• The fuel price that is calculated as the average fuel price in key bunkering ports around the world.
• A trade factor reflecting fuel consumption on a given trade, including any imbalance between headhaul and backhaul legs.
Hamburg Sud is approaching the issue in a similar way. Ranier Horn, a spokesman for Hamburg Sud, says the line is also using a combination of compliant fuel and scrubbers.
“Retrofitting ships with a scrubber is also quite expensive—the device itself plus fitting, ship yard, and additional operational costs due to dry docking,” Horn says. “These costs also need to be recovered from the shippers over time.”
Like all other major shipping lines, Hamburg Sud has launched a new BAF, which will recover higher fuel costs in a transparent way. Horn says this has already been communicated to customers and Hamburg Sud will continue to keep them updated.
“The handling of perishable goods itself won’t change, but the transport will be a bit more expensive,” Horn says. “Consumers will probably not take any notice of it since the additional costs per transported item will be very little. However, for liner shipping companies this extra cost will add up to enormous sums that they won’t be able to absorb without recovery from their customers.”
LNG a Choice of CMA CGM
CMA CGM Group says it will be compliant beginning Jan. 1, 2020, with a three-pronged approach that uses 0.5 percent fuel oil for its fleet, using LNG fuel for some future container ships and employing scrubbers for some vessels. The additional costs will be passed along through the application or adjustment of fuel surcharges on a market-by-market basis.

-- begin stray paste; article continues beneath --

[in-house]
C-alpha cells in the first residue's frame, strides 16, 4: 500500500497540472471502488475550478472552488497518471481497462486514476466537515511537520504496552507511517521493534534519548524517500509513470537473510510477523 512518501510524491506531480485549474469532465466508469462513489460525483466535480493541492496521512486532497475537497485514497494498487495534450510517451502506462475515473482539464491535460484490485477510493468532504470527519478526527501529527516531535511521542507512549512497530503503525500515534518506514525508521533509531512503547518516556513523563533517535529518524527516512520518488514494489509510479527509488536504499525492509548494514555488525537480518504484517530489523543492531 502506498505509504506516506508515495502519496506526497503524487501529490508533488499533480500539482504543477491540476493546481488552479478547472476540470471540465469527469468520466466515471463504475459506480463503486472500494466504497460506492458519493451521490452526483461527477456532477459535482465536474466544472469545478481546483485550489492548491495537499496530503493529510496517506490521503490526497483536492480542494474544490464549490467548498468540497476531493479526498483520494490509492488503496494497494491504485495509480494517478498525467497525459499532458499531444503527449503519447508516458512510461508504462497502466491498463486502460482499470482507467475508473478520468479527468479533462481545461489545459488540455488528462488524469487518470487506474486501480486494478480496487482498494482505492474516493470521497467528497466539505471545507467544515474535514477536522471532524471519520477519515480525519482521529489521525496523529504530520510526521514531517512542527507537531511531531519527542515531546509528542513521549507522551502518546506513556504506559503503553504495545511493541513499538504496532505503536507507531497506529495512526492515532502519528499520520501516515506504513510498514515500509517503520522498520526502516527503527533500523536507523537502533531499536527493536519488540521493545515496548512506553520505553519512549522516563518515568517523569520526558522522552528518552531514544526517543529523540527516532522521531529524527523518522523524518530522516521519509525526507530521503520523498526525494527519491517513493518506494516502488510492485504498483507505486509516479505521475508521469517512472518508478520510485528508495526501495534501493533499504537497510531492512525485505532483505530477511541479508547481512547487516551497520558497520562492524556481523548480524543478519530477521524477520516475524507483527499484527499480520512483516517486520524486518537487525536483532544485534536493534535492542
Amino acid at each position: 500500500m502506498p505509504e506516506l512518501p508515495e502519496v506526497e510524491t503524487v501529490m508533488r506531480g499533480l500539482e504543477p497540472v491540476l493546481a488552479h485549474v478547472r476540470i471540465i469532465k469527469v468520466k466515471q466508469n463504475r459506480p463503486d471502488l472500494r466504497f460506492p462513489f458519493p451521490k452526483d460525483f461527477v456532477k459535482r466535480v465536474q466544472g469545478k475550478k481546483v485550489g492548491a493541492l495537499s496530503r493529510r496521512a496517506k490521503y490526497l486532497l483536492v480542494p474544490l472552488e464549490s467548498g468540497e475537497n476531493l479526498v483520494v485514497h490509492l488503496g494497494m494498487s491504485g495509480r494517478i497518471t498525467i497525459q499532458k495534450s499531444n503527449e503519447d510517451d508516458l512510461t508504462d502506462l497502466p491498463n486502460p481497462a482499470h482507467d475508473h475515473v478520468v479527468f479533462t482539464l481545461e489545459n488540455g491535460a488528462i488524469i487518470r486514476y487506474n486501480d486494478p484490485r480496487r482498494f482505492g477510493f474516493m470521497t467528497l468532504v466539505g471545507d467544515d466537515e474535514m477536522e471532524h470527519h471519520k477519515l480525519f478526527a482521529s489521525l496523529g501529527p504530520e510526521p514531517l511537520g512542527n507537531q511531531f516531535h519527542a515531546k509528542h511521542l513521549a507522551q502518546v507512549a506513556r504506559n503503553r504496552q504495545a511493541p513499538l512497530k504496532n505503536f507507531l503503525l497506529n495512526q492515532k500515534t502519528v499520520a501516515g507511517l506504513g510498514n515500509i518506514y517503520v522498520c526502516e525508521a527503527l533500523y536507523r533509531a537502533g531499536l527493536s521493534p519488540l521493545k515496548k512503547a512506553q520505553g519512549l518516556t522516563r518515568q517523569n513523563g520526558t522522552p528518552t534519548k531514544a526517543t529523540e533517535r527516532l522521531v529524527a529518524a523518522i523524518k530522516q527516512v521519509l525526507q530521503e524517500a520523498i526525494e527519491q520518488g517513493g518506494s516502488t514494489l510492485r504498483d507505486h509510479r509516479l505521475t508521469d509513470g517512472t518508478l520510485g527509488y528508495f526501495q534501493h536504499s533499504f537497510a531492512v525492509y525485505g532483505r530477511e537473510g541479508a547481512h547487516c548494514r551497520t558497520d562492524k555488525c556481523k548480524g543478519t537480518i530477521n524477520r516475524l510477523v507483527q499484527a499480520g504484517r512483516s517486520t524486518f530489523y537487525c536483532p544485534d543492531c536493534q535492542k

In November 2017, CMA CGM announced its decision to equip its nine future ships of 22,000-TEU with engines using LNG, to be delivered beginning in 2020, thus becoming the first shipping company in the world to propel ultra-large container ships with LNG. In March, the Group ordered five 15,000-TEU LNG-powered vessels to be delivered starting in 2020.
The line also says in December 2018, it took delivery through its subsidiary, Containerships, of its first LNG-powered vessel of 1,400 TEUs. Three more are to be delivered this year, and two more of the same size in 2020.
CMA CGM says it chose LNG as a marine fuel for several reasons. First, LNG reduces sulfur and nitrous oxide pollution by 99 percent compared to current bunker fuel. Switching to a fuel with this magnitude of environmental benefit is a responsible choice and confirms the Group’s commitment to the protection of the environment and ocean conservation.
By choosing LNG, the CMA CGM Group says it goes beyond current and future regulations that limit the sulfur cap to 0.5 percent in 2020, and it places the company fully in line with the Paris Agreement and the ongoing discussions at the international level on future reductions.
CMA CGM is also testing biofuels. In March, the line announced the first-of-its-kind partnership with IKEA and the GoodShipping Program to test and scale the use of sustainable marine biofuel oil.
For its part, Matson has been planning for the fuel regulation change for years, says John Lauer, the line’s chief commercial officer.
“We are in the middle of a fleet renewal project for Hawaii,” Lauer says. “We ordered the first two ships in 2013, knowing that the emissions change was on the drawing board at the time. We’ve now ordered four new vessels at a cost of almost $950 million. Each of the ships is bigger, faster and more efficient than the ships they will be replacing.”
Lauer says the new ships will have the option of burning either low-sulfur diesel or LNG. Scrubbers will be installed on other ships.
“The cost of fuel is unknowable at this point, but with all the effort we are doing, we think it’s going to be relatively modest.”